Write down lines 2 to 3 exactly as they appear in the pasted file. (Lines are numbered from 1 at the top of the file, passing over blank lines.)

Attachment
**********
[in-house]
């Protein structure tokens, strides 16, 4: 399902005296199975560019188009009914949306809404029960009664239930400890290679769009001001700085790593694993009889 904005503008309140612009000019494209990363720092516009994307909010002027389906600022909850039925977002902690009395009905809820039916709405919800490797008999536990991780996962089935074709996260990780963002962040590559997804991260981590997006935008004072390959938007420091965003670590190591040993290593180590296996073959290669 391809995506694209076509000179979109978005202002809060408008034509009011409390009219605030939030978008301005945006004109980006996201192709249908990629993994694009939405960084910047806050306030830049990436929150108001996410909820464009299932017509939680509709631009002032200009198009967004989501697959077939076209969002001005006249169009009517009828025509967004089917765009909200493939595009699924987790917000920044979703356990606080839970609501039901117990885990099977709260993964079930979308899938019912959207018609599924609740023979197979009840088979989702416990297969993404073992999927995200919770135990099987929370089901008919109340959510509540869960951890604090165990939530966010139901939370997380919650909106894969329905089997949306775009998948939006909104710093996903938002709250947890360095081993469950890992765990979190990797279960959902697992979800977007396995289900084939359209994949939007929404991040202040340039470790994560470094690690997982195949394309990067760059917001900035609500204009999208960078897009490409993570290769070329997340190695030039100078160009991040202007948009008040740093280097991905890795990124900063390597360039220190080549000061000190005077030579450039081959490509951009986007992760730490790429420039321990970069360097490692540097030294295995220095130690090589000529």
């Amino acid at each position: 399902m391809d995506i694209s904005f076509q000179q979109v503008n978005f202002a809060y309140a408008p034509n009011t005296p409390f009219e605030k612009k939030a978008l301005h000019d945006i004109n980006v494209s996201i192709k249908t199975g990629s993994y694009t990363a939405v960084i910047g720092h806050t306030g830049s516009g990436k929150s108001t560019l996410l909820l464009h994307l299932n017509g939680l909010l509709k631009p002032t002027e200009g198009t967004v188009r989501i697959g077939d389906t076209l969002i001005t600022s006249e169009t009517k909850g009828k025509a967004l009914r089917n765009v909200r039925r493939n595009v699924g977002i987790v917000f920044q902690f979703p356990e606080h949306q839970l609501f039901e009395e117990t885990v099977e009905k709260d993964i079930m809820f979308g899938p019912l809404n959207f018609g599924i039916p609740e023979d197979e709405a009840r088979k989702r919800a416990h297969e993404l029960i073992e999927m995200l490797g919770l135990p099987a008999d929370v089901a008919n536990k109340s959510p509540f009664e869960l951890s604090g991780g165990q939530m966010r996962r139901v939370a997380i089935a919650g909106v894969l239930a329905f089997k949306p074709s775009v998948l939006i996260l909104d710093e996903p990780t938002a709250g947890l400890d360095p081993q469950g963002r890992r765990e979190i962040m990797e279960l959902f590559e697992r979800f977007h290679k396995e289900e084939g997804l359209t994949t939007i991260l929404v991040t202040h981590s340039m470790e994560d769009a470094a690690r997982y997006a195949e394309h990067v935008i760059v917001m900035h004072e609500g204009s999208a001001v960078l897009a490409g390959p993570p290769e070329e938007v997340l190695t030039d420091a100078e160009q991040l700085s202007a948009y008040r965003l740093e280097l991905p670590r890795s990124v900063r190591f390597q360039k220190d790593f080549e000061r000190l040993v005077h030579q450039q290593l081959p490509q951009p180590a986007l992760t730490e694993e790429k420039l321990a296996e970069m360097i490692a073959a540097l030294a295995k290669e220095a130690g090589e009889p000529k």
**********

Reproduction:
């Protein structure tokens, strides 16, 4: 399902005296199975560019188009009914949306809404029960009664239930400890290679769009001001700085790593694993009889 904005503008309140612009000019494209990363720092516009994307909010002027389906600022909850039925977002902690009395009905809820039916709405919800490797008999536990991780996962089935074709996260990780963002962040590559997804991260981590997006935008004072390959938007420091965003670590190591040993290593180590296996073959290669 391809995506694209076509000179979109978005202002809060408008034509009011409390009219605030939030978008301005945006004109980006996201192709249908990629993994694009939405960084910047806050306030830049990436929150108001996410909820464009299932017509939680509709631009002032200009198009967004989501697959077939076209969002001005006249169009009517009828025509967004089917765009909200493939595009699924987790917000920044979703356990606080839970609501039901117990885990099977709260993964079930979308899938019912959207018609599924609740023979197979009840088979989702416990297969993404073992999927995200919770135990099987929370089901008919109340959510509540869960951890604090165990939530966010139901939370997380919650909106894969329905089997949306775009998948939006909104710093996903938002709250947890360095081993469950890992765990979190990797279960959902697992979800977007396995289900084939359209994949939007929404991040202040340039470790994560470094690690997982195949394309990067760059917001900035609500204009999208960078897009490409993570290769070329997340190695030039100078160009991040202007948009008040740093280097991905890795990124900063390597360039220190080549000061000190005077030579450039081959490509951009986007992760730490790429420039321990970069360097490692540097030294295995220095130690090589000529």
């Amino acid at each position: 399902m391809d995506i694209s904005f076509q000179q979109v503008n978005f202002a809060y309140a408008p034509n009011t005296p409390f009219e605030k612009k939030a978008l301005h000019d945006i004109n980006v494209s996201i192709k249908t199975g990629s993994y694009t990363a939405v960084i910047g720092h806050t306030g830049s516009g990436k929150s108001t560019l996410l909820l464009h994307l299932n017509g939680l909010l509709k631009p002032t002027e200009g198009t967004v188009r989501i697959g077939d389906t076209l969002i001005t600022s006249e169009t009517k909850g009828k025509a967004l009914r089917n765009v909200r039925r493939n595009v699924g977002i987790v917000f920044q902690f979703p356990e606080h949306q839970l609501f039901e009395e117990t885990v099977e009905k709260d993964i079930m809820f979308g899938p019912l809404n959207f018609g599924i039916p609740e023979d197979e709405a009840r088979k989702r919800a416990h297969e993404l029960i073992e999927m995200l490797g919770l135990p099987a008999d929370v089901a008919n536990k109340s959510p509540f009664e869960l951890s604090g991780g165990q939530m966010r996962r139901v939370a997380i089935a919650g909106v894969l239930a329905f089997k949306p074709s775009v998948l939006i996260l909104d710093e996903p990780t938002a709250g947890l400890d360095p081993q469950g963002r890992r765990e979190i962040m990797e279960l959902f590559e697992r979800f977007h290679k396995e289900e084939g997804l359209t994949t939007i991260l929404v991040t202040h981590s340039m470790e994560d769009a470094a690690r997982y997006a195949e394309h990067v935008i760059v917001m900035h004072e609500g204009s999208a001001v960078l897009a490409g390959p993570p290769e070329e938007v997340l190695t030039d420091a100078e160009q991040l700085s202007a948009y008040r965003l740093e280097l991905p670590r890795s990124v900063r190591f390597q360039k220190d790593f080549e000061r000190l040993v005077h030579q450039q290593l081959p490509q951009p180590a986007l992760t730490e694993e790429k420039l321990a296996e970069m360097i490692a073959a540097l030294a295995k290669e220095a130690g090589e009889p000529k």